Sifang Art Museum "gives you a feeling
of mystery" says Steven Holl

| 5 comments

New York architect Steven Holl has released two movies about the Sifang Art Museum in Nanjing, China, a building designed to recreate the "parallel perspectives" that are characteristic of Chinese landscape paintings.

The first of the two movies depicts a typical day at the museum, which is located at the entrance to an architectural complex within the Laoshan National Forest Park. The second is a guided tour from Steven Holl that explains how he and collaborating Chinese architect Li Hu came up with the design.

According to Holl, the building was designed as a sequence of walls that angle in different directions to confuse a visitor's sense of perspective.

"It gives you a feeling of mystery about the space. It's not really clear what's parallel to what," he says. "This had to be worked out on the site. We had to actually position these walls while standing and manipulating the space on the site, that was the only way it could be done."

Nanjing Sifang Art Museum by Steven Holl Architects

The concept to create "parallel perspectives" around the building was inspired by the Chinese artists who rejected the single-point-perspective approach of Western painters in favour of images that allow the viewer to travel between vistas.

"The first drawings were about the courtyard," says Holl. "You can see the way the landscape is organised in these parallel perspective walls, creating conditions where there's not really the sense of a vanishing point but there's a kind of a sense of warping the space."

Nanjing Sifang Art Museum by Steven Holl Architects

The base of the building is a black concrete volume surrounded by walls imprinted with the texture of bamboo, while the upper section is an illuminated glass tunnel raised up on columns. It is surrounded by a landscape of fields and pools.

"This landscape comes down to an edge, but the edge isn't quite yet the building because there's this edge of bamboo against a freestanding wall which also creates an ante space before you get to the condition of the parallel perspective," says Holl.

Nanjing Sifang Art Museum by Steven Holl Architects

Galleries are located on all three floors of the building, creating places for displaying contemporary art and sculpture. "The condition of space isn't exactly box-like, but it is more or less orthogonal and that gives a good background for the art," added the architect.

Movies were produced by Spirit of Space. Photography is by Xia Zhi.

Here's some extra information from Steven Holl Architects:


Steven Holl Architects presents two films on the Sifang Art Museum

Steven Holl Architects in collaboration with Spirit of Space has created two short films on the Sifang Art Museum, which opened in November 2013 in Nanjing, China.

Nanjing Sifang Art Museum by Steven Holl Architects

The film series explores the changing perspectives as visitors move through the new Sifang Art Museum, from the lush green landscape of the Pearl Spring near Nanjing, through the Museum’s entry court and lower gallery, to its floating upper gallery. The film, A Conversation with Steven Holl, presents Steven Holl on site, as he explains the design concept for the new building.

Designed by Steven Holl with Li Hu, the Sifang Art Museum explores the shifting viewpoints, layers of space, and expanses of mist and water, which characterise the deep alternating spatial mysteries of the composition of Chinese painting. The museum is formed by a "field" of parallel perspective spaces and garden walls in black bamboo-formed concrete over which a light "figure" hovers. The straight passages on the ground level gradually turn into the winding passage of the gallery above. Suspended high in the air, the upper gallery unwraps in a clockwise turning sequence and culminates at "in-position" viewing of the city of Nanjing in the distance. This visual axis creates a link back to the great Ming Dynasty capital city.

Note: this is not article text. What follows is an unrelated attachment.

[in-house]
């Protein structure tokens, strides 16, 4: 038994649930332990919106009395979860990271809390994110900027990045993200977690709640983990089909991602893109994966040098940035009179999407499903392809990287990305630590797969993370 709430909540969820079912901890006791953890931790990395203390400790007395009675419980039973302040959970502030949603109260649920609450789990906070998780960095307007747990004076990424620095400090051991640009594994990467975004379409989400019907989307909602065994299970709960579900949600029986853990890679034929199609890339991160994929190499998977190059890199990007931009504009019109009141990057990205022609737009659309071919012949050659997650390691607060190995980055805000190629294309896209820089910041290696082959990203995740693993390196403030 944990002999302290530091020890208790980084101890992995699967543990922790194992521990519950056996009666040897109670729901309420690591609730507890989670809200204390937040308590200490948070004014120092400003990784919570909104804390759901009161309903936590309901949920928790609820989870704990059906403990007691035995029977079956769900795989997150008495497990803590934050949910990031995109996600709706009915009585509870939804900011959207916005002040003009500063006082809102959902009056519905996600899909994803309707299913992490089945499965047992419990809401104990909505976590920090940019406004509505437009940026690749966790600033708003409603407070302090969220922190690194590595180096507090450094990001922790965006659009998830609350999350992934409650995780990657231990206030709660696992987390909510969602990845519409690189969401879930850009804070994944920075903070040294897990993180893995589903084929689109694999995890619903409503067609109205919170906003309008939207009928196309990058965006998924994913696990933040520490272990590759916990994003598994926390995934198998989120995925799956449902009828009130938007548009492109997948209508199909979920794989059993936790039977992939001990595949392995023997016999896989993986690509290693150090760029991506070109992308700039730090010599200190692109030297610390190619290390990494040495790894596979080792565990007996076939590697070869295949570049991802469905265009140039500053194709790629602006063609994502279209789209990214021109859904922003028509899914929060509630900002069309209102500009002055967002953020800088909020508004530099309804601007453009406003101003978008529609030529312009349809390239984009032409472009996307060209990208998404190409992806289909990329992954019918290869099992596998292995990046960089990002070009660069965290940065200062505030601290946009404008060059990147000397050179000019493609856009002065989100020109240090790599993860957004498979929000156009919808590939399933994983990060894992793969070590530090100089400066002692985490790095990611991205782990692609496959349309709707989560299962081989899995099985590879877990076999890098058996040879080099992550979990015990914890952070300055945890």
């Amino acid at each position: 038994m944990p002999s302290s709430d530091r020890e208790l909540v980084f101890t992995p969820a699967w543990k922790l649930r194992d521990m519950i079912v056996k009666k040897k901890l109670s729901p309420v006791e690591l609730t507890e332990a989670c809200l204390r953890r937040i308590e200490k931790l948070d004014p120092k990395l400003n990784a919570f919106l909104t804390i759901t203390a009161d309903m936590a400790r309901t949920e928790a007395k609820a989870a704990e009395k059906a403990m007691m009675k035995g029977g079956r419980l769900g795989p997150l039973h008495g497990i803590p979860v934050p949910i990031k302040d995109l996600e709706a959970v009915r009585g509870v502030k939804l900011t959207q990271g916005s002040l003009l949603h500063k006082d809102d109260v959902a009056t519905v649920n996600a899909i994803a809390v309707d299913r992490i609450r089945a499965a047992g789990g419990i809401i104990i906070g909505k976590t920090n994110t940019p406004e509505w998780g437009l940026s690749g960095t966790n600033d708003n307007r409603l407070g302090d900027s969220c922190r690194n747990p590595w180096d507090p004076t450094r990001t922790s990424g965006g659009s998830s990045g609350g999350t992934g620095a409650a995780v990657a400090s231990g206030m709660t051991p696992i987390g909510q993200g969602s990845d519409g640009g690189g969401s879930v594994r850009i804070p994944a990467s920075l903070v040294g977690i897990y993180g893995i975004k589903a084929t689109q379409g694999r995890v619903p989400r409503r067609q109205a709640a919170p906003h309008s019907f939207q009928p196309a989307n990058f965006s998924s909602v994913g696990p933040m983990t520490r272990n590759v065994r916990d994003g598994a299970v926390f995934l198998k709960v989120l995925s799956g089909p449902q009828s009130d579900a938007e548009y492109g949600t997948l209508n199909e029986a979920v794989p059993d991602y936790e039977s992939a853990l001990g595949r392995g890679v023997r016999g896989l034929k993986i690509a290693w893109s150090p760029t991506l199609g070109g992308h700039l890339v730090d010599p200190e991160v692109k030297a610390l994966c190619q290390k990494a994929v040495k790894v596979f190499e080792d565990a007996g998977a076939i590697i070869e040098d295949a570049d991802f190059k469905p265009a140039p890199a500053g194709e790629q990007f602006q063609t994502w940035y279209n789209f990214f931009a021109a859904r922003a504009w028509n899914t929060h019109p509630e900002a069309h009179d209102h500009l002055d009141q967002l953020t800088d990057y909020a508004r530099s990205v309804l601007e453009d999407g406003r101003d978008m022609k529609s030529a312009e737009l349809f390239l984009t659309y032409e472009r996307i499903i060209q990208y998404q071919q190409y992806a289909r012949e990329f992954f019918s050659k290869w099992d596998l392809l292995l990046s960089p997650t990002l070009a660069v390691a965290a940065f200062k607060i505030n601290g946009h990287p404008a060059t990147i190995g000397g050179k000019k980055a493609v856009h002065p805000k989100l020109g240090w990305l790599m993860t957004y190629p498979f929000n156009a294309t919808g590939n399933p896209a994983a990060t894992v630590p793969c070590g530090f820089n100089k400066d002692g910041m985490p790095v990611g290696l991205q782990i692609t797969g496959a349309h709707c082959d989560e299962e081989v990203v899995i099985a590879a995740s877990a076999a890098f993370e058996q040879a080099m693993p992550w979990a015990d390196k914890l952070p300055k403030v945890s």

Nanjing Sifang Art Museum by Steven Holl Architects

The courtyard is paved in recycled Old Hutong bricks from the destroyed courtyards in the centre of Nanjing. Limiting the colours of the museum to black and white connects it to ancient Chinese paintings, but also gives a background to feature the colours and textures of the artwork and architecture exhibited within. Bamboo, previously growing on the site, has been used in bamboo-formed concrete, with a black penetrating stain. The museum is heated and cooled by geothermal wells, and features a storm water recycling system.

  • philippe b

    Where’s the art?

    • dastroboy

      China is building thousands of museums, which is fitting seeing that they started out with nothing and having such a rich and huge culture. However, even with thousands of new museums they produce each year, many of them sit empty. Why?

      It seems that the Chinese government would rather build fancy canals and dams over their precious history, destroying countless artefacts. It is also an effect from over-investment in the Chinese economy. The gov’t says, “We need to make China look great”- despite that there are far greater issues to take care of.

      Of course, when there is no accountability and everyone in the gov’t is trying to impress their masters, no organic/sustainable thing will come of it.

      • Colonel Pancake

        Another possibility is that the museum has only been open for about ten minutes, so it’s not quite full yet.

    • quezhijun

      That is an area about different styles of different designers. And almost all of the museum didn’t allow to go in it. You can just look at it outside. 12 museum was compete and 12 is building now.

  • Gary Walmsley

    It’s alright. The architect flatters himself with this nonsense about ‘mystery’.